18 September 2018

Post Conference Media Release: National conference maps the future for Indigenous education

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Media Release

12 September 2018

National conference maps the future for Indigenous education

Education leaders from around the country have mapped a reform pathway to provide Aboriginal and Torres Strait Islander students the tools they need to navigate through life as part of the 2nd National Indigenous Education Forum, held in Perth.

More than 30 community and government leaders from around Australia presented their thoughts and plans for the future of Indigenous education, with international guest speakers also attending the conference from New Zealand and Hawaii. 

Forum Chair Curtin University’s Elder-in-Residence, Professor Simon Forrest, said building trust and collaborative relationships with communities, families and Elders was the key to ensuring successful indigenous education reform.

Professor Forrest said the forum was working towards a future where all Indigenous young people gained a full understanding of their history, enabling them to connect it to their future.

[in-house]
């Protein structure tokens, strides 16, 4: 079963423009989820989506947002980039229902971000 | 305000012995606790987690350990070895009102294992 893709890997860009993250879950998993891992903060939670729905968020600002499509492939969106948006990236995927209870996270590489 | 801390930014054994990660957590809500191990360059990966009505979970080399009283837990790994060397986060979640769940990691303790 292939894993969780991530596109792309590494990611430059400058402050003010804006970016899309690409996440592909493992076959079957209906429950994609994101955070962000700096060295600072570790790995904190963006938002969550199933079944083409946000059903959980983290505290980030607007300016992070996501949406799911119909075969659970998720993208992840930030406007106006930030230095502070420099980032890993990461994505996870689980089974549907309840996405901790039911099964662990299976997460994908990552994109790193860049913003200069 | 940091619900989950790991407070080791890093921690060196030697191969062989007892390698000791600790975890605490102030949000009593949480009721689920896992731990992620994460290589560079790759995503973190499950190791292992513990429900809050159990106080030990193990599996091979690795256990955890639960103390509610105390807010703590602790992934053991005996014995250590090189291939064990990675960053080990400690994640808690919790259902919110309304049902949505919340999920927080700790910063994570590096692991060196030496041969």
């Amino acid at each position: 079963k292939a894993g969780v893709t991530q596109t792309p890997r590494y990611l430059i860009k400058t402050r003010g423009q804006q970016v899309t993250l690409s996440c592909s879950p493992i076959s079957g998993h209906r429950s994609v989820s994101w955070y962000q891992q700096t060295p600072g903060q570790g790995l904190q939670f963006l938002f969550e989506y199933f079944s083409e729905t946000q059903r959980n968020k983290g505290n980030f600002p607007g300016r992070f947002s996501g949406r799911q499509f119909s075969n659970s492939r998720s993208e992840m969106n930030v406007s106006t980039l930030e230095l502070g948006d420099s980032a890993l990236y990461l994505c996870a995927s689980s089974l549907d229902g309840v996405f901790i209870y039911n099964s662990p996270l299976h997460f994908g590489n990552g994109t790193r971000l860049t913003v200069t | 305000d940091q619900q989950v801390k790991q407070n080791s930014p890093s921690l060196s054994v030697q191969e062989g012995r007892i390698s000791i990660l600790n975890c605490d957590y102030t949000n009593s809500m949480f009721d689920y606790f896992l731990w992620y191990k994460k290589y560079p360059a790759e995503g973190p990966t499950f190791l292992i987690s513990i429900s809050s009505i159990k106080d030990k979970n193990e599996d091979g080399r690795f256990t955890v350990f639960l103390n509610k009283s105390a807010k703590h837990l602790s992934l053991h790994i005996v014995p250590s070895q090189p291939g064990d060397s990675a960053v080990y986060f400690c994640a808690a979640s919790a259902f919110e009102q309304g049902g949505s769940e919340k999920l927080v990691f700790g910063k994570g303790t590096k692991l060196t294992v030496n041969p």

“My vision for the future of Aboriginal and Torres Strait Islander education is the existence of a situation where healing of the past takes place daily and our culture is embedded within all aspects of the curriculum and the education system,” Professor Forrest said.

“My hopes are for an education system where Aboriginal and Torres Strait Islander students are fully engaged by having our culture completely embedded in the system, creating an environment that inspires our students to achieve in all aspects of life. 

“I also envisage students, family and the community working together as the driving force behind the implementation of a culturally celebratory space that encourages our students to thrive and develop the skills necessary to successfully navigate both worlds.” 

Professor Forrest said the conference delegates were also encouraged to use the Coolangatta Statement on Indigenous Peoples’ Rights in Education, which represents a collective voice of Indigenous people from around the world who support fundamental principles considered vital to achieving education reform, as a guiding principle to influence the education of Aboriginal and Torres Strait Islander children. 

“Delegates were also encouraged to use the outcomes from the forum to endeavour to influence change to ensure Indigenous children are successful at school,” Professor Forrest said. 

The 2nd National Indigenous Education Forum was held in Perth from August 22 to 24. 
For more information about the forum, visit here


Notes to Editor:

Interviews with Professor Forrest about the 2nd National Indigenous Education Forum are available. 

Media contacts:

Professor Simon Forrest, Curtin University

Tel: (08) 9266 3130 | Mobile: 0431 659 022 | Email: S.Forrest@curtin.edu.au

11 September 2018

Understanding and building your Digital Strategy